The Norm of Normality Goes Out the Window: Most Of Us Aren’t ‘Average’
Human performance … does not often fit the bell curve or what scientists call a normal distribution. Rather, it is more likely to fit what scientists call a power distribution. “Paretian or power law distributions, are typified by unstable means, infinite variance, and a greater proportion of extreme events.“
Studying the performance of 633,263 people (from entertainers to politicians to academics to collegiate as well as professional athletes), researchers Ernest O’Boyle Jr., of Longwood University’s College of Business and Economics, and Herman Aguinis at Indiana University’s Kelley School of Business “found that a small minority of superstar performers contribute a disproportionate amount of the output.“
“More than 80 percent of all Emmy-nominated entertainers, for example, fell below the mean in terms of the number of nominations they received. A small but sizable minority, meanwhile, enjoyed outsize success and accounted for a disproportionately large number of Emmy nominations.“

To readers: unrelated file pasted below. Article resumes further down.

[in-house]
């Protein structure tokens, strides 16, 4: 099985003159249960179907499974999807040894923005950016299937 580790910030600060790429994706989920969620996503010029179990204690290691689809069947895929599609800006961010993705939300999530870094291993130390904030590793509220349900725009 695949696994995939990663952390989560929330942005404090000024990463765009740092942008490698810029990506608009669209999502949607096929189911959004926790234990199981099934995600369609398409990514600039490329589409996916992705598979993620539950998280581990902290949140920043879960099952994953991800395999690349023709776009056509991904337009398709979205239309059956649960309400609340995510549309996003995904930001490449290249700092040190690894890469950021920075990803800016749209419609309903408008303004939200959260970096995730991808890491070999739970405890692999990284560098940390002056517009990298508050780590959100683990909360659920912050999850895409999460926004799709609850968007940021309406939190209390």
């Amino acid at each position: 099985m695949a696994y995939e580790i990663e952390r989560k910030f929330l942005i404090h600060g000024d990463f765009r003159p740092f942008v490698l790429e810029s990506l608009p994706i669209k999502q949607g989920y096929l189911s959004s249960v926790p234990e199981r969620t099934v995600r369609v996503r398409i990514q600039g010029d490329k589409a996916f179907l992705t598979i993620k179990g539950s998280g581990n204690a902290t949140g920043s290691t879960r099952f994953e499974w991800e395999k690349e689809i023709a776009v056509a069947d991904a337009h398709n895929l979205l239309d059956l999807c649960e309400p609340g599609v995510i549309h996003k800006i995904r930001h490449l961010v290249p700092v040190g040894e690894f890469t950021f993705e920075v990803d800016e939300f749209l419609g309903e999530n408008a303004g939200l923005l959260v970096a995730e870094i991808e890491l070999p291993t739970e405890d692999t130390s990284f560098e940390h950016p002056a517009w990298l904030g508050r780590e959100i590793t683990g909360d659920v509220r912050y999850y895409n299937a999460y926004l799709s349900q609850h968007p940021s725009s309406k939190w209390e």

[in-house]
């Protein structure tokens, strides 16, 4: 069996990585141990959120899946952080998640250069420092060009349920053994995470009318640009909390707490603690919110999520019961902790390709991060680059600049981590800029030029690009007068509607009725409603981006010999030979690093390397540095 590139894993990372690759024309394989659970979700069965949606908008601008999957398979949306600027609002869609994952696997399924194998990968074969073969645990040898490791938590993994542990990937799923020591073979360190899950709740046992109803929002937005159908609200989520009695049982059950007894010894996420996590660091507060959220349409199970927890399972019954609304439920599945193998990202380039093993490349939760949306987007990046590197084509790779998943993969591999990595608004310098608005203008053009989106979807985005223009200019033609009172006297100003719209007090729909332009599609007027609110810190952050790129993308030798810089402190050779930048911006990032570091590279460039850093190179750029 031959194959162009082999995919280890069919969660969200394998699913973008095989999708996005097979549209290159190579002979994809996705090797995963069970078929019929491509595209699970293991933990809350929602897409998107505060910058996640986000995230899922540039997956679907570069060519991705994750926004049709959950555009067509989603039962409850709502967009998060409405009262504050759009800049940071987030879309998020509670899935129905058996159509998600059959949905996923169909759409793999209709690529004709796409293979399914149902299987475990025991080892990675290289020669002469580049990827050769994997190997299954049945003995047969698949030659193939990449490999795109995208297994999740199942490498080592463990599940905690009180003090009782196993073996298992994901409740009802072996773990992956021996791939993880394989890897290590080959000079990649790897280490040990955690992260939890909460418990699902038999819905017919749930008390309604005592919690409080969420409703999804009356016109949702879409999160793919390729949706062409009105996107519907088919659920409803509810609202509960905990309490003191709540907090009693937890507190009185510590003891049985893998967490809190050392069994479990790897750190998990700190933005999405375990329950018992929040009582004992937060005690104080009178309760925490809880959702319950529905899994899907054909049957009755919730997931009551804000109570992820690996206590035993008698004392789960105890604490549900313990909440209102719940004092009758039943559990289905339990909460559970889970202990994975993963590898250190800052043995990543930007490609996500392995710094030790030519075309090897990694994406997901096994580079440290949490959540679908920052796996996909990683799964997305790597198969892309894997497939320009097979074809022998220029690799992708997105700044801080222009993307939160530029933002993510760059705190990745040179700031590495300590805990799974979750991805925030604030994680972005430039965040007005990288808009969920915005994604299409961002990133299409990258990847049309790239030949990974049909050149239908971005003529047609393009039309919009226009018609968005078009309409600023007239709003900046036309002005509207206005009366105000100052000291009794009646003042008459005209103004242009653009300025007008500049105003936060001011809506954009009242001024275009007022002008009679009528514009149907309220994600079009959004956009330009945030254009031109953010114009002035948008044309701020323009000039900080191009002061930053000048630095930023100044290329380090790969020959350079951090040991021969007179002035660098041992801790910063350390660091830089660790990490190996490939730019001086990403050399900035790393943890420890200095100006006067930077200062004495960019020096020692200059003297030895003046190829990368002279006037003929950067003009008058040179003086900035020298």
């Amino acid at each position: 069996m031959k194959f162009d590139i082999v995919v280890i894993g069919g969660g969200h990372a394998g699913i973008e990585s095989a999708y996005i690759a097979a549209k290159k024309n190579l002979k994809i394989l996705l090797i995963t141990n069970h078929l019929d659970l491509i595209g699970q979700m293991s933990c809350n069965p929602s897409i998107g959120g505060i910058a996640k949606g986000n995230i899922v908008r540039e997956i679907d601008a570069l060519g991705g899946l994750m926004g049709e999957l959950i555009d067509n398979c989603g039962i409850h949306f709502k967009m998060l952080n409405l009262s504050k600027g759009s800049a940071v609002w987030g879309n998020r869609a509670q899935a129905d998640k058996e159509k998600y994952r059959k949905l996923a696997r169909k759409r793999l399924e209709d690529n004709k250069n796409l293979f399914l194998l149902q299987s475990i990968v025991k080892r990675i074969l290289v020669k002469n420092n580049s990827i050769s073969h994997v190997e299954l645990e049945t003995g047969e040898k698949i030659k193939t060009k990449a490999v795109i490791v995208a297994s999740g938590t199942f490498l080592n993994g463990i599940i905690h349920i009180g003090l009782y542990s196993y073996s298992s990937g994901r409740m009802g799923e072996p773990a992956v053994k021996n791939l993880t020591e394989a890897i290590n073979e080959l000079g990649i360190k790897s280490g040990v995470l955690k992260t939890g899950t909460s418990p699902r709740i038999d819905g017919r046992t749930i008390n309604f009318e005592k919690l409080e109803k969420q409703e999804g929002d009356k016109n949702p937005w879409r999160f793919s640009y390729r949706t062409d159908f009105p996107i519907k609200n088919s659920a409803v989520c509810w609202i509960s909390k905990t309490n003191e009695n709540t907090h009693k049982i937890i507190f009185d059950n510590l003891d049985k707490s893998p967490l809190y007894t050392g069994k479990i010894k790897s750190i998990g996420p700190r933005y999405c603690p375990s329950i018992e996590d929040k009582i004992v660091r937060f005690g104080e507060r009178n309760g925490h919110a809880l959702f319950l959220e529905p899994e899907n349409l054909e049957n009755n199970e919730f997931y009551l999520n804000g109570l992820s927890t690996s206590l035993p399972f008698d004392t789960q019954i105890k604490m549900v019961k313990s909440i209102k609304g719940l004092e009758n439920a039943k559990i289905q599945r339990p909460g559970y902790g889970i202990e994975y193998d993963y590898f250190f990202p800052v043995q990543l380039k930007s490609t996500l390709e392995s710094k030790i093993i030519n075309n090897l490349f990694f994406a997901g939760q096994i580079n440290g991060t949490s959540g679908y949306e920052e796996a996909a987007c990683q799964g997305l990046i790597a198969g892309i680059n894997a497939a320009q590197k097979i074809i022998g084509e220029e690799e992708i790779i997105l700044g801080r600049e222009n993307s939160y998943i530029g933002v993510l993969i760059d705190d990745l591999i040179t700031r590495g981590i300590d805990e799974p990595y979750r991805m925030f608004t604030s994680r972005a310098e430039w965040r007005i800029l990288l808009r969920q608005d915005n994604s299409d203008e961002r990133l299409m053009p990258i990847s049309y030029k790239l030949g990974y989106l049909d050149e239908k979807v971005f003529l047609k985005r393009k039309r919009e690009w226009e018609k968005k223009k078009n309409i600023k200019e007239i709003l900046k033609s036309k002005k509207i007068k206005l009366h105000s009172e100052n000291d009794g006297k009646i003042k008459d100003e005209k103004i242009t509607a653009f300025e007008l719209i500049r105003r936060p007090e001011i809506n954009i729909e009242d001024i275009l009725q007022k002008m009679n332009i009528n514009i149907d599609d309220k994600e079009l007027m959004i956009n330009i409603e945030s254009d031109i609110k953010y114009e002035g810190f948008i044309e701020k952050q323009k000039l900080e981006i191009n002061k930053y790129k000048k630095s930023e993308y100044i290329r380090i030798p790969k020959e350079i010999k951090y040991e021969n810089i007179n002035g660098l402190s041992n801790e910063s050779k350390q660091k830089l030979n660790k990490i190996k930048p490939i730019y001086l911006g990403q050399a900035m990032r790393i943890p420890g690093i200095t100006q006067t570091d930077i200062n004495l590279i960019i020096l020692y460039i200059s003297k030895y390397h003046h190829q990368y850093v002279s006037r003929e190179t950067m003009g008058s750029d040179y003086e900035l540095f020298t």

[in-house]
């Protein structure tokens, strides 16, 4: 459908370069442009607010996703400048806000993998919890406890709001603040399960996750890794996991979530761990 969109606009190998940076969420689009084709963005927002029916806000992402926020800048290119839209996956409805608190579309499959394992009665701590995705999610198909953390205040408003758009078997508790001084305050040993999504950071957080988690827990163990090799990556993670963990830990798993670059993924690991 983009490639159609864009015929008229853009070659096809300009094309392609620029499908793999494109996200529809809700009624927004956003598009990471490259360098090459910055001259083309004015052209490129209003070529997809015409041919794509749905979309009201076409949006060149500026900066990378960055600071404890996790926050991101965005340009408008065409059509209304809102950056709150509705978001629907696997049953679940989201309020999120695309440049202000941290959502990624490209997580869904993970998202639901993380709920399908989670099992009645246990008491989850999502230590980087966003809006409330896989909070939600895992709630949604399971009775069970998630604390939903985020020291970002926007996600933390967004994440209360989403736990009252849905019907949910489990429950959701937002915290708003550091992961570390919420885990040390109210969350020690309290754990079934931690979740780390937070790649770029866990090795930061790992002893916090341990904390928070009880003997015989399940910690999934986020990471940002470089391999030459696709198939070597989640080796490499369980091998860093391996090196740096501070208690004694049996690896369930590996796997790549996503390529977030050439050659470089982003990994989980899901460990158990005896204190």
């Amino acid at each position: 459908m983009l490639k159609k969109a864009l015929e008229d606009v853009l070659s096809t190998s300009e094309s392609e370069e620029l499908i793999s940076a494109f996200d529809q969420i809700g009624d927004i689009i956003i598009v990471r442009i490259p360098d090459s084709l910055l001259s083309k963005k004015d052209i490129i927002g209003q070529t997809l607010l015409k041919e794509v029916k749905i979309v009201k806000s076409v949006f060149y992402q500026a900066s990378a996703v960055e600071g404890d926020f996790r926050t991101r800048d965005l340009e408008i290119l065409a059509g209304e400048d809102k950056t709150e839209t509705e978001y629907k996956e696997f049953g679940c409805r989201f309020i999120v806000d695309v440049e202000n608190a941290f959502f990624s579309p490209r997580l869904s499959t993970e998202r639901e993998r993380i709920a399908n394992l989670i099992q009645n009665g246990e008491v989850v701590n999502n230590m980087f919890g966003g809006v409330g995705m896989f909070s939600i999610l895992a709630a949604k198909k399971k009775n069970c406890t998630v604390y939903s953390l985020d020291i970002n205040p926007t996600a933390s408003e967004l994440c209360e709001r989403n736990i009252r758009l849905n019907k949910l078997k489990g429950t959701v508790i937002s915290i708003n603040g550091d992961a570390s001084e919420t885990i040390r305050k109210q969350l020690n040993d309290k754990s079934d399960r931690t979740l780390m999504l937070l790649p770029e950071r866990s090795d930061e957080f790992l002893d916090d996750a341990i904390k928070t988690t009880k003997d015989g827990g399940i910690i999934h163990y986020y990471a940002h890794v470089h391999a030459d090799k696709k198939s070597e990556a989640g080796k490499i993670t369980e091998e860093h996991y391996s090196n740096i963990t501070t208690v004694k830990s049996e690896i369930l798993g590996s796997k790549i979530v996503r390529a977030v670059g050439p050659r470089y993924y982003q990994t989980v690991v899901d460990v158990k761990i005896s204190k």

“If you unconstrain the situation and allow people to perform as best as they can, you will see the emergence of a small minority of superstars who contribute a disproportionate amount of the output.“
This challenges both research and policy making and has implications for equality and merit and similarly fairness and bias.
Last I saw, marks at Universities are fitted to a normal distribution …. hmm shall we discuss that result again?!